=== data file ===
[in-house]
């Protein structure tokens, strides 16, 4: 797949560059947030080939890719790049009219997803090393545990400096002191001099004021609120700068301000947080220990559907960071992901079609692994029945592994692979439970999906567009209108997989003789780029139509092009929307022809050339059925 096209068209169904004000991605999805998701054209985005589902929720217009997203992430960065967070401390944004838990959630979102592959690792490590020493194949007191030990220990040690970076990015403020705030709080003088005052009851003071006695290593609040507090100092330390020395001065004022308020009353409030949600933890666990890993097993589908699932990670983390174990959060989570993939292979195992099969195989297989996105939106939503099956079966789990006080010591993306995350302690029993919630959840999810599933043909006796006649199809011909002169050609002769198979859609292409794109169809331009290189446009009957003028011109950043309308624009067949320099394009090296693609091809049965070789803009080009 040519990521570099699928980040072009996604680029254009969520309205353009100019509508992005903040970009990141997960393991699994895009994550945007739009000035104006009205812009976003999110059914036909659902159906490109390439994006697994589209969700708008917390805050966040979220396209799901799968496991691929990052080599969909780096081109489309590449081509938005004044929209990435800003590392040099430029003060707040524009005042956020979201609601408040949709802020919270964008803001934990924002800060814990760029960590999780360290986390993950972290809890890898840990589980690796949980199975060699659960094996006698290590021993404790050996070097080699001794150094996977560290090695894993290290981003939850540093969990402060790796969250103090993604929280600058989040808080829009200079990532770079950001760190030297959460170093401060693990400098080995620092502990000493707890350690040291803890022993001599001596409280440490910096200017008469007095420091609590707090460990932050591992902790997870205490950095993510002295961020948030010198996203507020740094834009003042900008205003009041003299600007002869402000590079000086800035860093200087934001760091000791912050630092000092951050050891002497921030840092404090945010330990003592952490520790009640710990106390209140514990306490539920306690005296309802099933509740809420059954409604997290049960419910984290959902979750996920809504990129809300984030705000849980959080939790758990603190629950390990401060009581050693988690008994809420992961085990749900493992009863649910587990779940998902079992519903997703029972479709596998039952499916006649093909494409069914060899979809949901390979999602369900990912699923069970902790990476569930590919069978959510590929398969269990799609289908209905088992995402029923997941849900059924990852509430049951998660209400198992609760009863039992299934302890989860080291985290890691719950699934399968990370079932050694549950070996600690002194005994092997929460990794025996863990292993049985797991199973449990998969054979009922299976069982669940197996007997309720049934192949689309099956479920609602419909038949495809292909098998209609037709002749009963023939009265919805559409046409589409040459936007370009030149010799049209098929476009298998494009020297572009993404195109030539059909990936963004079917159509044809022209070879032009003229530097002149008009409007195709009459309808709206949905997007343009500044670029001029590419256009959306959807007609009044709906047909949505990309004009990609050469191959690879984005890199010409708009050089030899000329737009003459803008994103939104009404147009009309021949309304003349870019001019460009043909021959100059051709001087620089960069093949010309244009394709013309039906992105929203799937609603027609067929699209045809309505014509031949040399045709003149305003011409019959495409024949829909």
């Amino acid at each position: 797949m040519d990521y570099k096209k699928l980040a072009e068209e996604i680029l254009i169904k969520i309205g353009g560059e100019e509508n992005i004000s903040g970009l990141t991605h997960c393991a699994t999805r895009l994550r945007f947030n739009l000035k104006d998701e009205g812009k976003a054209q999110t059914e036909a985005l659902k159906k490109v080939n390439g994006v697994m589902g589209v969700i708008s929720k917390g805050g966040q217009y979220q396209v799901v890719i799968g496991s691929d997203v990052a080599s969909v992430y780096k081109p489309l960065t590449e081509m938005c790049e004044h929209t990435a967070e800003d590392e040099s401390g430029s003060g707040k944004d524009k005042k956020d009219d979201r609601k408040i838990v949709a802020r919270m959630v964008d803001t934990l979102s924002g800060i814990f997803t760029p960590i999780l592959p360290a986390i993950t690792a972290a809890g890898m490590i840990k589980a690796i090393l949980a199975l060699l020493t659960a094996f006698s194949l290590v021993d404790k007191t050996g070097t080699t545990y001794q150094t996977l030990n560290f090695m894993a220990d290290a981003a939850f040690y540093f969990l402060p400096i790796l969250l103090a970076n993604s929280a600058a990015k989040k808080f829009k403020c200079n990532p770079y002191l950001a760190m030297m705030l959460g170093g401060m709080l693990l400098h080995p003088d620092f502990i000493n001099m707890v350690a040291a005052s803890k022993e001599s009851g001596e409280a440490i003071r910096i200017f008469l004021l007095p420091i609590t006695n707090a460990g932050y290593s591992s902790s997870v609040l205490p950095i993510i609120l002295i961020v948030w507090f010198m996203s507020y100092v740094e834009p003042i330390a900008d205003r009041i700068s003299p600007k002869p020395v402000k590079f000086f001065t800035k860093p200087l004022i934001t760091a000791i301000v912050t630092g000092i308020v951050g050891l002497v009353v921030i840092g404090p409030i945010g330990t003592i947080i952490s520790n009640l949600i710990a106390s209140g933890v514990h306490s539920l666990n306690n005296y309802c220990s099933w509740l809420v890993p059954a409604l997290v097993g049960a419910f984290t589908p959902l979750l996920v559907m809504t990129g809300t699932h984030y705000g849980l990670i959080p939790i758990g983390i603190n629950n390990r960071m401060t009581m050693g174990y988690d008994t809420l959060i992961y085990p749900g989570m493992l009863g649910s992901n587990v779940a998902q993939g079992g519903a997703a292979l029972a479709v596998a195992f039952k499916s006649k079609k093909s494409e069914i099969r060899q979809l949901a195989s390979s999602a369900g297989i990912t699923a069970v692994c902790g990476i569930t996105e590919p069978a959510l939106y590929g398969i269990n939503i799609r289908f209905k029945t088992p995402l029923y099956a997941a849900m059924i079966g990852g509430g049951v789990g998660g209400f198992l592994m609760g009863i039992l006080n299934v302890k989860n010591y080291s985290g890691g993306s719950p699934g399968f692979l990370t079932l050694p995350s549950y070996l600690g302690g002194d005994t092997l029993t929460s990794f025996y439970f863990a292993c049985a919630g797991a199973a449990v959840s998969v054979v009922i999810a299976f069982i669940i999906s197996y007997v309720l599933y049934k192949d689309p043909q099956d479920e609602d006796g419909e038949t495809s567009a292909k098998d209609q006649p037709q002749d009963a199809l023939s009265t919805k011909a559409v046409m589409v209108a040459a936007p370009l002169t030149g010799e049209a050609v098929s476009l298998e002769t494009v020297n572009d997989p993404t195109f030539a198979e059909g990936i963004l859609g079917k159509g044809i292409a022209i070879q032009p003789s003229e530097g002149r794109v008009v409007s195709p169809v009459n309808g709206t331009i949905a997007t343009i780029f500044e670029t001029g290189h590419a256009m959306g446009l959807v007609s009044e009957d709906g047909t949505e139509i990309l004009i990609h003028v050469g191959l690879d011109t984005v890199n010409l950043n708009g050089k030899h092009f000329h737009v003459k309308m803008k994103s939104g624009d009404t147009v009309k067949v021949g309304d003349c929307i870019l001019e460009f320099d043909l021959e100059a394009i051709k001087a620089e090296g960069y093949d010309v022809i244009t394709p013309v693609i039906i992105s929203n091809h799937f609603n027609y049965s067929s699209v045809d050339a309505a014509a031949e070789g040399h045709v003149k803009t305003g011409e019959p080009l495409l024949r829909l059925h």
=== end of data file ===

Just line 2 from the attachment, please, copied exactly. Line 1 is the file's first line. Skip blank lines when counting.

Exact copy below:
């Protein structure tokens, strides 16, 4: 797949560059947030080939890719790049009219997803090393545990400096002191001099004021609120700068301000947080220990559907960071992901079609692994029945592994692979439970999906567009209108997989003789780029139509092009929307022809050339059925 096209068209169904004000991605999805998701054209985005589902929720217009997203992430960065967070401390944004838990959630979102592959690792490590020493194949007191030990220990040690970076990015403020705030709080003088005052009851003071006695290593609040507090100092330390020395001065004022308020009353409030949600933890666990890993097993589908699932990670983390174990959060989570993939292979195992099969195989297989996105939106939503099956079966789990006080010591993306995350302690029993919630959840999810599933043909006796006649199809011909002169050609002769198979859609292409794109169809331009290189446009009957003028011109950043309308624009067949320099394009090296693609091809049965070789803009080009 040519990521570099699928980040072009996604680029254009969520309205353009100019509508992005903040970009990141997960393991699994895009994550945007739009000035104006009205812009976003999110059914036909659902159906490109390439994006697994589209969700708008917390805050966040979220396209799901799968496991691929990052080599969909780096081109489309590449081509938005004044929209990435800003590392040099430029003060707040524009005042956020979201609601408040949709802020919270964008803001934990924002800060814990760029960590999780360290986390993950972290809890890898840990589980690796949980199975060699659960094996006698290590021993404790050996070097080699001794150094996977560290090695894993290290981003939850540093969990402060790796969250103090993604929280600058989040808080829009200079990532770079950001760190030297959460170093401060693990400098080995620092502990000493707890350690040291803890022993001599001596409280440490910096200017008469007095420091609590707090460990932050591992902790997870205490950095993510002295961020948030010198996203507020740094834009003042900008205003009041003299600007002869402000590079000086800035860093200087934001760091000791912050630092000092951050050891002497921030840092404090945010330990003592952490520790009640710990106390209140514990306490539920306690005296309802099933509740809420059954409604997290049960419910984290959902979750996920809504990129809300984030705000849980959080939790758990603190629950390990401060009581050693988690008994809420992961085990749900493992009863649910587990779940998902079992519903997703029972479709596998039952499916006649093909494409069914060899979809949901390979999602369900990912699923069970902790990476569930590919069978959510590929398969269990799609289908209905088992995402029923997941849900059924990852509430049951998660209400198992609760009863039992299934302890989860080291985290890691719950699934399968990370079932050694549950070996600690002194005994092997929460990794025996863990292993049985797991199973449990998969054979009922299976069982669940197996007997309720049934192949689309099956479920609602419909038949495809292909098998209609037709002749009963023939009265919805559409046409589409040459936007370009030149010799049209098929476009298998494009020297572009993404195109030539059909990936963004079917159509044809022209070879032009003229530097002149008009409007195709009459309808709206949905997007343009500044670029001029590419256009959306959807007609009044709906047909949505990309004009990609050469191959690879984005890199010409708009050089030899000329737009003459803008994103939104009404147009009309021949309304003349870019001019460009043909021959100059051709001087620089960069093949010309244009394709013309039906992105929203799937609603027609067929699209045809309505014509031949040399045709003149305003011409019959495409024949829909």